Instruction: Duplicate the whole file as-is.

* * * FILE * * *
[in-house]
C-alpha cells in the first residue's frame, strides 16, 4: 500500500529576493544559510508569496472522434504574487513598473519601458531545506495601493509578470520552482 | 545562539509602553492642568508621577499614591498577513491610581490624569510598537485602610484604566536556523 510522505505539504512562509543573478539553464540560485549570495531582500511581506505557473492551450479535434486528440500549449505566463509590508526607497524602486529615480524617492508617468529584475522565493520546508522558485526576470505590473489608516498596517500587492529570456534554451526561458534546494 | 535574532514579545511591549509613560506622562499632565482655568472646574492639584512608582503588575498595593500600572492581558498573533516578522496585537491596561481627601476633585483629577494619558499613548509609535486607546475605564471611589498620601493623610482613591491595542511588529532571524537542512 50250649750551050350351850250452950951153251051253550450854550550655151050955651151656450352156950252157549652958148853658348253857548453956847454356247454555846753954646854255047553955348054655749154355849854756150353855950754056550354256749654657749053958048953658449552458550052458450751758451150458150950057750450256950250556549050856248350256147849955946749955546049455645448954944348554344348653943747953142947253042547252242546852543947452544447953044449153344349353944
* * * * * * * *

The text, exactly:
[in-house]
C-alpha cells in the first residue's frame, strides 16, 4: 500500500529576493544559510508569496472522434504574487513598473519601458531545506495601493509578470520552482 | 545562539509602553492642568508621577499614591498577513491610581490624569510598537485602610484604566536556523 510522505505539504512562509543573478539553464540560485549570495531582500511581506505557473492551450479535434486528440500549449505566463509590508526607497524602486529615480524617492508617468529584475522565493520546508522558485526576470505590473489608516498596517500587492529570456534554451526561458534546494 | 535574532514579545511591549509613560506622562499632565482655568472646574492639584512608582503588575498595593500600572492581558498573533516578522496585537491596561481627601476633585483629577494619558499613548509609535486607546475605564471611589498620601493623610482613591491595542511588529532571524537542512 50250649750551050350351850250452950951153251051253550450854550550655151050955651151656450352156950252157549652958148853658348253857548453956847454356247454555846753954646854255047553955348054655749154355849854756150353855950754056550354256749654657749053958048953658449552458550052458450751758451150458150950057750450256950250556549050856248350256147849955946749955546049455645448954944348554344348653943747953142947253042547252242546852543947452544447953044449153344349353944